We are a nation of overweight people, and the problem is becoming worse each year. According to the Journal of the American Medical Association, 35.7 percent of adults and 16.9 percent of children in America are obese. The causes for this fat epidemic are many and can be linked to today’s American way of life.
Our society has changed tremendously in many ways in the past decades, and though there have been many advances in some areas, we’ve lost a lot in others. In the days of the “Beaver Cleaver” neighborhoods, Mother stayed at home and took care of the house, did the grocery shopping and prepared all the meals. That began to change in 1953, when two brothers named McDonald took out a franchise on their San Bernadino burger joint and expanded to nearby Downey and to Phoenix, Ariz., signaling the birth of the fast food restaurant, which really took off in the 1960s. Today, we see cars lined up at the drive-thru windows at Burger King and Taco Bell, and if one wants to dine at the Olive Garden, the Cheesecake Factory or Applebee’s on a Friday evening there might be a 50-minute wait.
More and more restaurants are posting the calorie counts for items on their menus, but even so, the use of extra salt and other additives in restaurant food to enhance the flavors and color can be hard on America’s waistline. Preservatives added to the food we buy at the grocery store and hormones that are found in meat and dairy products are also affecting our bodies in ways that America previously never had to worry about.
In a different direction, we are allowing our technology and our many conveniences to influence our health habits. Television used to be the only type of screen people watched at home, and stations used to sign off after the late-night movie; after 1 a.m. the only thing one could see on TV was the test pattern. Now TV and the Internet go 24-7. Kids growing up with this constant barrage of technology are more likely to prefer games played with their thumbs than those that require moving their whole bodies.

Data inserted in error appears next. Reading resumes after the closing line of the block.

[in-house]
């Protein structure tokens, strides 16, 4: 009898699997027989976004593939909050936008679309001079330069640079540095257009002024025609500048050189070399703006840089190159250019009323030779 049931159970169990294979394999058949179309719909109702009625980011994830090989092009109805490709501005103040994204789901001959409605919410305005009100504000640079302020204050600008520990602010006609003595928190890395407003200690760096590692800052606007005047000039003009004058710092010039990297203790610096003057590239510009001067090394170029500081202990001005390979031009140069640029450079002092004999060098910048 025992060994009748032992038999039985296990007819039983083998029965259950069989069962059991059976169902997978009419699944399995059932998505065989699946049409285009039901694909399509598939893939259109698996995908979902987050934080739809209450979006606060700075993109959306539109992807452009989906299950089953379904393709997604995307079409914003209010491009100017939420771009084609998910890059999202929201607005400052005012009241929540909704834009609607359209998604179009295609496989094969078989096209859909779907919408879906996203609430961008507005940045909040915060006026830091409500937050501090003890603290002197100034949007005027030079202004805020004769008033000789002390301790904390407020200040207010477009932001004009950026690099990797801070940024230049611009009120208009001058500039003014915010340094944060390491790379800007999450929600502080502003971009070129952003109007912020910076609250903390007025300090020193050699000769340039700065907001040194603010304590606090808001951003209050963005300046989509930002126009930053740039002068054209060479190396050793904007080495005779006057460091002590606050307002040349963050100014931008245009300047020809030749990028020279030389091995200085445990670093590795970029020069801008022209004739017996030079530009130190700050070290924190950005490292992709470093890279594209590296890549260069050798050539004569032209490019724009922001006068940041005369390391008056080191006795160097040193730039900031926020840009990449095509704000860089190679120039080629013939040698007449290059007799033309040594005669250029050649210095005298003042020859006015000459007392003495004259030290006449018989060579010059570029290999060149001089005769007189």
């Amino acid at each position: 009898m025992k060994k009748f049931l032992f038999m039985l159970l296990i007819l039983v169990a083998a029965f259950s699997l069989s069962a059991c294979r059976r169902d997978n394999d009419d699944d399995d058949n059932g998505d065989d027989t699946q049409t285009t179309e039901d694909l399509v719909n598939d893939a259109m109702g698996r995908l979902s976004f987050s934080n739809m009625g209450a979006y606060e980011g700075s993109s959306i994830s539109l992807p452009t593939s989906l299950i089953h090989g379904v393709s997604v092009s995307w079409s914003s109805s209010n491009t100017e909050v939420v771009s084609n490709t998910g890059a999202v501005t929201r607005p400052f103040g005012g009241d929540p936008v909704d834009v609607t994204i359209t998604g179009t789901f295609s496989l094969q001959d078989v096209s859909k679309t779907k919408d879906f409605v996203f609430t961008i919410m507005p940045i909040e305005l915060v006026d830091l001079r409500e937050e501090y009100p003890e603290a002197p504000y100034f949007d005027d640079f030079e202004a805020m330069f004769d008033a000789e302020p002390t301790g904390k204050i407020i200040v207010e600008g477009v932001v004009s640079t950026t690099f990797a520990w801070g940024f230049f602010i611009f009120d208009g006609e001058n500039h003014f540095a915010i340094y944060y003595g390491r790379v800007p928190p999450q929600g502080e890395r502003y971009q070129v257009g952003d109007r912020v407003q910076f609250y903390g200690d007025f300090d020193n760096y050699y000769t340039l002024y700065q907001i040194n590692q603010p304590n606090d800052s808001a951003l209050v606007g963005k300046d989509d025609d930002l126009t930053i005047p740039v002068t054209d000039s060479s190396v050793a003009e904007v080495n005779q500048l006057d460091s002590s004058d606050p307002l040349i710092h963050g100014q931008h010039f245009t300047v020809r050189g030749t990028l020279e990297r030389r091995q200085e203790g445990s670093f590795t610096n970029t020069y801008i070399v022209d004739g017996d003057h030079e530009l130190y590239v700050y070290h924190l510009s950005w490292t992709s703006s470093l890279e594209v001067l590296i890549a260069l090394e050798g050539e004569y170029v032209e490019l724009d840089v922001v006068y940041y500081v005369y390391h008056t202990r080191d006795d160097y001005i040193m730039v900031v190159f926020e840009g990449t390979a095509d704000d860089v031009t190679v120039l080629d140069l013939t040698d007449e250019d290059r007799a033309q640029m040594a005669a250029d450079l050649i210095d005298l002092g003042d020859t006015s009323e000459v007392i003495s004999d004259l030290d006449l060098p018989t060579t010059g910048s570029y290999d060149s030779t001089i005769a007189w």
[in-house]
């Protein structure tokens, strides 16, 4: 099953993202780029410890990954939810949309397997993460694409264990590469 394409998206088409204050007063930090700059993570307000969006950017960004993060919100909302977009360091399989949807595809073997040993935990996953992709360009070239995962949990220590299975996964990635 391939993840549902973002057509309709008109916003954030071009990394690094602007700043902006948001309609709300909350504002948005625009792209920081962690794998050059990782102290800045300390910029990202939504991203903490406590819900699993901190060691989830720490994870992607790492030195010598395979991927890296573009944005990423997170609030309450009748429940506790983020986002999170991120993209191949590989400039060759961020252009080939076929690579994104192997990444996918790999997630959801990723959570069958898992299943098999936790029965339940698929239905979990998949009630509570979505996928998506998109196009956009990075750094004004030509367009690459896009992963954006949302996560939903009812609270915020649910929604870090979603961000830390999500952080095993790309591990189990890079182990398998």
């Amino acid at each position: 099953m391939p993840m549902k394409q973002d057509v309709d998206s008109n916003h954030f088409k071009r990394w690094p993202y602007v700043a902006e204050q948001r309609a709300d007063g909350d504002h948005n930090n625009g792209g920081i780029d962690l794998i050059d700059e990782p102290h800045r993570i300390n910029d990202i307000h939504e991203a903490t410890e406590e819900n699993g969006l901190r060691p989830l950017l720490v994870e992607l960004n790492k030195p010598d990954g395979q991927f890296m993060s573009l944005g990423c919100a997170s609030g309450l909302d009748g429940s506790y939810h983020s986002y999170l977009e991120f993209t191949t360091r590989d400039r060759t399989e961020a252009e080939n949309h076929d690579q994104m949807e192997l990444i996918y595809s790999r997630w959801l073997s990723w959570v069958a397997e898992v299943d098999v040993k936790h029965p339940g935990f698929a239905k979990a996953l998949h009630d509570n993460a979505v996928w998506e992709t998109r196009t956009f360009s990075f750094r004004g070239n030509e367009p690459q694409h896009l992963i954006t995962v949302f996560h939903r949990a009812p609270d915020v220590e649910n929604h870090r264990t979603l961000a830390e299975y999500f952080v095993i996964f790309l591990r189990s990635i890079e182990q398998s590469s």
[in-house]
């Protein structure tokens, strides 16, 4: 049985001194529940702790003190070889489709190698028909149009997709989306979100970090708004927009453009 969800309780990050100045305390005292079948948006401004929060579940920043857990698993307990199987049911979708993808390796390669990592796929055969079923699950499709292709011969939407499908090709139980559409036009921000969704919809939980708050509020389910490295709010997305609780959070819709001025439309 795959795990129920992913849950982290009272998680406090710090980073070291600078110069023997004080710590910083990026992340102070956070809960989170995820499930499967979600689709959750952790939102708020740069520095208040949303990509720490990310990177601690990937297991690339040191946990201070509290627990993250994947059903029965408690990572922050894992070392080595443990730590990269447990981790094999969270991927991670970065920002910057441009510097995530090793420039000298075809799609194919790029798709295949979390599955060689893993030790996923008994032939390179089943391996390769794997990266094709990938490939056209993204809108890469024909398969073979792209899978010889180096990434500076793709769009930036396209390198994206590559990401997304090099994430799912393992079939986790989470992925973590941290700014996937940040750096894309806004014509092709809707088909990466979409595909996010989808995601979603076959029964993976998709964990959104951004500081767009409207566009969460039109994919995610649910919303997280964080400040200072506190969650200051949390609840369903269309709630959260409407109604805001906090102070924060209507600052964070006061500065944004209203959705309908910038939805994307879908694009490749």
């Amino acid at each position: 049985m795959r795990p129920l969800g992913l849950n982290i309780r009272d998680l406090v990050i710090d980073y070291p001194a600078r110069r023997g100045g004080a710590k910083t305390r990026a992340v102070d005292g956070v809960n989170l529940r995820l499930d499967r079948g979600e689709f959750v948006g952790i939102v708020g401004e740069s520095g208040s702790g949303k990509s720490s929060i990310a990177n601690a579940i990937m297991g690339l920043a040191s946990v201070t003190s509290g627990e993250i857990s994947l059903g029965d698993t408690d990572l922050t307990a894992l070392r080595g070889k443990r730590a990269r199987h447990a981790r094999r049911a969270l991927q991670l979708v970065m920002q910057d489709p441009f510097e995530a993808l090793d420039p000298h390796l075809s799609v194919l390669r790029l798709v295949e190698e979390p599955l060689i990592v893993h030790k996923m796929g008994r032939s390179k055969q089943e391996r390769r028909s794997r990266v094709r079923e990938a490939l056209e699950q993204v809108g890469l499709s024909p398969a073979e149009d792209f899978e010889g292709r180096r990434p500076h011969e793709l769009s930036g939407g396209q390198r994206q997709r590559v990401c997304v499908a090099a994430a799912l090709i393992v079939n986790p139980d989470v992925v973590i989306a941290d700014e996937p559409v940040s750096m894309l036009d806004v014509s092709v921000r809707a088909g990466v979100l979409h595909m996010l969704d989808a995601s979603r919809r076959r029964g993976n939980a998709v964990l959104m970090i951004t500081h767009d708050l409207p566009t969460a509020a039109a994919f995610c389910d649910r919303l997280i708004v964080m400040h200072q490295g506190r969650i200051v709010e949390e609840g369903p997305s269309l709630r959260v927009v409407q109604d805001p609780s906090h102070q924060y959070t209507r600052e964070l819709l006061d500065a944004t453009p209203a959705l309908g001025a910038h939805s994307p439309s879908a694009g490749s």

The human body was made for motion. Early humans were constantly on the go, and the hunting and gathering of food was their primary activity. Fruits and vegetables were freshly picked; some food could be stored away in baskets, but most produce went from plant to mouth with very little time spent between. This means that the food was consumed at its highest nutritional value; today we buy fresh fruits and vegetables at the store and they may stay in the refrigerator for a week or more, losing potency.
More people than ever are living alone and loneliness is also thought to contribute to weight gain. Individuals are more apt to indulge in “binge eating” because food provides comfort, at least in the short term.
Soft drinks are extremely popular in the United States, yet an excess of sugar is unhealthy. When diet sodas came on the market back in the 1970s lots of people switched and have been consuming billions of gallons of diet soda every year. It is not unheard of to see a parent fill a baby bottle with diet cola for their infant, cultivating in their child a taste for something unnatural when fruit juices or water would be much better for them and satisfy them more. The artificial sweeteners used in diet drinks are much sweeter than real sugar and this can actually stimulate one’s appetite, causing a food craving and totally defeating the reason for choosing the diet drink. Diet drinks usually contain caffeine as well, and this is bad for adults and very bad for small children.
Eating a balanced diet is easier than ever now that the USDA has come out with the new MyPlate nutrition guide. No longer do we have to measure food in ounces as the old Food Pyramid suggested, we merely need to make sure that about half the plate is covered by fruits and vegetables and the other half by protein and whole grains. Add some low-fat dairy such as milk or yogurt for a truly balanced meal. Be sure to drink lots of water, too, and forget the soda. You may crave it for a few short days, but once that is past, it will begin to lose its appeal, especially when you find yourself sleeping better, looking better and having more energy.
After your nutritious meal, get out of the house and take a walk. The hot days of summer are ending and this is the perfect time of year to begin to cultivate the habit. Even if you just walk around the block after every meal, or take one longer walk in the evening after dinner, you will notice an improvement in the way you feel. If you live alone, adopt a pet for company. Your new pet will help you be good to yourself by being more active.
When you do finally sit down at the computer, set a timer to go off in an hour so you’ll remember to get up and move around for five minutes. Step out into the yard. Vacuum the living room. Go and check on the neighbor. Do anything to break the mind-numbing spell cast by the screen in front of you and get your blood circulating. All of these suggestions are easy to do and they will change your life for the better.
Linda Field is an Enterprise community correspondent. Contact Linda at firstname.lastname@example.org.